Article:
Clinic no. 3 at least had my details and confirmed receiving the referral, albeit a week after it was sent to them. I am apparently on the waiting list, but the receptionist couldn't confirm how long that would be, and just said I would be notified in due course after the consultant had assessed my need. This was the most satisfactory though, because I expect to be on a waiting list, I expect there to be delays, but what I don't expect is to have to wait to get on the waiting list.

Wednesday, May 25, 2011

It's Egypt, Jim, but not as we know it!

Archaeology has been using infrared viewing technology to view areas of Earth's surface and underground from satellites around Earth's atmosphere. What they have revealed is amazing; undiscovered and lost pyramids and maps of entire cities, as seen below.

BBC1 are showing a programme on Monday 30th May at 8.30pm. I'll definitely be watching. I'm a little concerned that the presenter's look like Tombraider's cast doubles, but hopefully the programme will be a little more informative than the usual History Channel documentary, where you get thirty seconds of actual information slotted between twenty minutes of commercials.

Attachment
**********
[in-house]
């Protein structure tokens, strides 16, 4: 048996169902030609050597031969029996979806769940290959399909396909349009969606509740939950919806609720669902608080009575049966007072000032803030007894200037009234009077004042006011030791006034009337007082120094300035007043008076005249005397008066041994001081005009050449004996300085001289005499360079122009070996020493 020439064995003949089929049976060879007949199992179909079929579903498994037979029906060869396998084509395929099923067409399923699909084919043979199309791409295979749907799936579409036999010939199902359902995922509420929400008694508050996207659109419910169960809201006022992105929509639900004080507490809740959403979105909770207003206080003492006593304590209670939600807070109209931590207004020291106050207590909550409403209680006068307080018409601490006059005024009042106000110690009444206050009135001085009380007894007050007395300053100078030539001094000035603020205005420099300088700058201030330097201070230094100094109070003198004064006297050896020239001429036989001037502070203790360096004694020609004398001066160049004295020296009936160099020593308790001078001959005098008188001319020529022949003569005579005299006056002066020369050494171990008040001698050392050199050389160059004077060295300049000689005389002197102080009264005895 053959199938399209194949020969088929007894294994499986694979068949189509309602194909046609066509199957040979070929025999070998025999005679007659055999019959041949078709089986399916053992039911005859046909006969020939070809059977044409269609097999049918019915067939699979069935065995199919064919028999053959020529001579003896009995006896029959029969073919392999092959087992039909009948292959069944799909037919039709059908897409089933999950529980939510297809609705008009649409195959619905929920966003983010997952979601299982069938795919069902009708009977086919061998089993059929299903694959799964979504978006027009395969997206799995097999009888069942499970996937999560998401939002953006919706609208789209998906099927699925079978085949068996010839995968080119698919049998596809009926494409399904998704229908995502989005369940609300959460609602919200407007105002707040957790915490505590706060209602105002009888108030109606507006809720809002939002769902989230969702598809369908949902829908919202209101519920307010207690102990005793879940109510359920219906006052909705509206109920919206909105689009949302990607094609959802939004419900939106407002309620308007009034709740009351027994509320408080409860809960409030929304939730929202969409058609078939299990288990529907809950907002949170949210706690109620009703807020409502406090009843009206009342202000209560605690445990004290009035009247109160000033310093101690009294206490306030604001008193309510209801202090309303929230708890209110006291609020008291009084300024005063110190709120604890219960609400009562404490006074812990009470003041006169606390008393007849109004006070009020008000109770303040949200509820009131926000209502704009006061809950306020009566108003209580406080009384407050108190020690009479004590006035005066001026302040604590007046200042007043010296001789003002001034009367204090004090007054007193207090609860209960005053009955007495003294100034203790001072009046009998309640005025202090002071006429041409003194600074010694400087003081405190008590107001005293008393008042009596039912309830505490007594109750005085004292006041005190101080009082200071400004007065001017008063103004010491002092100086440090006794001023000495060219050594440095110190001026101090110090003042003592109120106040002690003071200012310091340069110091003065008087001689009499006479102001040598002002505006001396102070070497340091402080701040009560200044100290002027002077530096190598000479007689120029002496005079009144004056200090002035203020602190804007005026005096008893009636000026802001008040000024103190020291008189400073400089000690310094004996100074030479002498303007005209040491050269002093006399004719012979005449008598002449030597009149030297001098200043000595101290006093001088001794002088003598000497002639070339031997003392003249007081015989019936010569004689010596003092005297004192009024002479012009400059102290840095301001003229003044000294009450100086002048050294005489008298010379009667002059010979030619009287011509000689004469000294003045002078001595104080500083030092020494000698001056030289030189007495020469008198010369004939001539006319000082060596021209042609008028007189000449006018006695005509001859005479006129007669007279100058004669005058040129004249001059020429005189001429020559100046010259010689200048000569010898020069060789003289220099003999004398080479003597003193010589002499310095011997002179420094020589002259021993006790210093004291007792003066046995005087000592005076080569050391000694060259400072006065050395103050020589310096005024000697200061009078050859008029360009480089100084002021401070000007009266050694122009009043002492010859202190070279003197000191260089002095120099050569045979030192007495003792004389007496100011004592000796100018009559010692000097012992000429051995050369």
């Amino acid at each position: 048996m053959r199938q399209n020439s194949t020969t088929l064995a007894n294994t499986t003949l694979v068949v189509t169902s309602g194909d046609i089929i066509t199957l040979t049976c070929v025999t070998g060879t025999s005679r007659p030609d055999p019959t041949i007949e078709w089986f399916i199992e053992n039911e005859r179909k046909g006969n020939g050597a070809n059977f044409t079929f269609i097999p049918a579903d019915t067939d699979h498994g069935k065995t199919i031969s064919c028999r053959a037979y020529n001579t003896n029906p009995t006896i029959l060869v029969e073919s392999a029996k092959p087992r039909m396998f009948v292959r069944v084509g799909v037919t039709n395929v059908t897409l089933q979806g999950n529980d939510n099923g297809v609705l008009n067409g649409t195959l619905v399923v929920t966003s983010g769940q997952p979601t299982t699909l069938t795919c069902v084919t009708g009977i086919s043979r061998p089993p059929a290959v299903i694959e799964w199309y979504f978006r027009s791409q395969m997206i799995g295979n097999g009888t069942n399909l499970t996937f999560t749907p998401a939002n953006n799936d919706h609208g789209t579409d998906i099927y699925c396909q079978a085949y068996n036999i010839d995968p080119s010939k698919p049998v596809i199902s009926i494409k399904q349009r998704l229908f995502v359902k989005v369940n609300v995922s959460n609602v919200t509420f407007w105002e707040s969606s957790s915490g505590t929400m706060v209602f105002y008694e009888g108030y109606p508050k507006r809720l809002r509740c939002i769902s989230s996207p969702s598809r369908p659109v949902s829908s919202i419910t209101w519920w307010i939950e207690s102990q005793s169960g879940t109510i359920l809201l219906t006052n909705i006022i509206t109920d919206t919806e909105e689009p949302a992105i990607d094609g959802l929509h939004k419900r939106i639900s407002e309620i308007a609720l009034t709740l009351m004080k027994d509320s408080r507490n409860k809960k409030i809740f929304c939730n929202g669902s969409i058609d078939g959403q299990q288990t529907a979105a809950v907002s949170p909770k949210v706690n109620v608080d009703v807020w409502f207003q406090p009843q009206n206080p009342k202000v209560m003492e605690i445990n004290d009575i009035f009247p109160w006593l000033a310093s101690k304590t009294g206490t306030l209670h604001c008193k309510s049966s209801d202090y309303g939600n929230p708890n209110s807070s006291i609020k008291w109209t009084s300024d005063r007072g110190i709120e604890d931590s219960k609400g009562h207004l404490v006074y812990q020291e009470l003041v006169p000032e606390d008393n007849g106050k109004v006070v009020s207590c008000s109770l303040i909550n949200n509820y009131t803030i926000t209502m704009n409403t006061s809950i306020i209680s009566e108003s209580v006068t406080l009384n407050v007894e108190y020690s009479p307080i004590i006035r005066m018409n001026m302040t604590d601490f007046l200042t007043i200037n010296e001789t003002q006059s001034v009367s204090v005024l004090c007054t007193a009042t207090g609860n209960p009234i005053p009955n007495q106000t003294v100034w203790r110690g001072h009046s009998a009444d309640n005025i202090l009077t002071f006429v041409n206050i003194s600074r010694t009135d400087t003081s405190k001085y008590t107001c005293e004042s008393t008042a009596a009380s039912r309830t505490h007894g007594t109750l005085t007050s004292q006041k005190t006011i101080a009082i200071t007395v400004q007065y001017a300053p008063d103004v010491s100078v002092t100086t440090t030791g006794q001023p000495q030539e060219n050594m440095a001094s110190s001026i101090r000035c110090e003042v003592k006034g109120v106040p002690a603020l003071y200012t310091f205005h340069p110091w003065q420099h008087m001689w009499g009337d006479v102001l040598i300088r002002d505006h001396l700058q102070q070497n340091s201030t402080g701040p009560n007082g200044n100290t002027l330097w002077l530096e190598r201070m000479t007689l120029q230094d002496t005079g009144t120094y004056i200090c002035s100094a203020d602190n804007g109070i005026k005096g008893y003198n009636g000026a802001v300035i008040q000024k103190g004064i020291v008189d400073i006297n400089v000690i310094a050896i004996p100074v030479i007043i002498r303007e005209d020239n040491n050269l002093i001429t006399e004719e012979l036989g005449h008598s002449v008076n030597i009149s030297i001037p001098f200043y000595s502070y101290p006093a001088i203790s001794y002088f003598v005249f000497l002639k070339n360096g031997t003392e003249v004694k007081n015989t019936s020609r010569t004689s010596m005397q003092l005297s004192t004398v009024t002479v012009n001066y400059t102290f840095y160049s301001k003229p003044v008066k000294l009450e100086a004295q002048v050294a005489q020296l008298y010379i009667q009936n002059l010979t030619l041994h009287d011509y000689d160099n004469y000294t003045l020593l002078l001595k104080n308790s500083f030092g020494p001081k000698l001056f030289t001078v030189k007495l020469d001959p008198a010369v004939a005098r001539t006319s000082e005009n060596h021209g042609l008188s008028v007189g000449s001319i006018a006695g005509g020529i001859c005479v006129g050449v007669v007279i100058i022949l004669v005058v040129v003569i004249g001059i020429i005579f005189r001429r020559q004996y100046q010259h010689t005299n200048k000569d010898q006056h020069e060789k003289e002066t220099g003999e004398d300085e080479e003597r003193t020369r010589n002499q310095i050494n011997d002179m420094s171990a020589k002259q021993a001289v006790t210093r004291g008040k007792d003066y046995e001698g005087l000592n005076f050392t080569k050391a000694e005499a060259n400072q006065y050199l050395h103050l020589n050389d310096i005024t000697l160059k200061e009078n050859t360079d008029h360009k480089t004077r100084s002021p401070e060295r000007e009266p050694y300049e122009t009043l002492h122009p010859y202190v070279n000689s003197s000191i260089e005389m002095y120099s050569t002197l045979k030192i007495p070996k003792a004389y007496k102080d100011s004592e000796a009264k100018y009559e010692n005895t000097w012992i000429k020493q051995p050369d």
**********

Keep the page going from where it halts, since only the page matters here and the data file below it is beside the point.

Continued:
Monday, May 23, 2011

Oh God, I hate blogs, bloggers and blogging - wtf am I doing here?

After all these years of avoiding blogs, I've ended up starting one. Why do I hate them so much? Because, generally speaking, most of the ones I've read tend to be self-obsessed twunts who want to tell you about their mundane, unimportant lives.
To be frank, you don't want to know about my day to day life - it would bore the shite out of you. Don't get me wrong, I love my manshape and the kids to bits, but I do realize that however fascinating it is to me that Son No. 4 has got 5 teeth and has learnt to play with the computer mouse pad (at 5 months), you really don't want to hear about it. And, quite frankly, I have no interest in the contents of your meal last night, nor which pub you're planning to go to tonight.
But, and I realise there's a flaw in this plan, I need a forum to shout out my rage at the world. I think posting on facebook has it's value, but I can't keep creating endless notes, or I'll end up spamming them all as much as the youtube music videos I frequently end up scrolling through.
And let's face it - I've been stuck on this sofa for a while, and it looks like I'll be here a while longer. Until I can get up off my arse and DO something, this is about the only way I can endlessly talk tripe and at least feel like I'm doing something worthwhile.
So apologies are in order, but hey, I only invited you here - you don't need to keep reading! But hopefully, somewhere along the way, you might find my shit mildly amusing or entertaining, or maybe even valuable. Of course, I anticipate most of it will be links to articles about outrageously unjust political situations, but that's what gets my goat. Shoot me if I start talking about cross-stitch though, eh?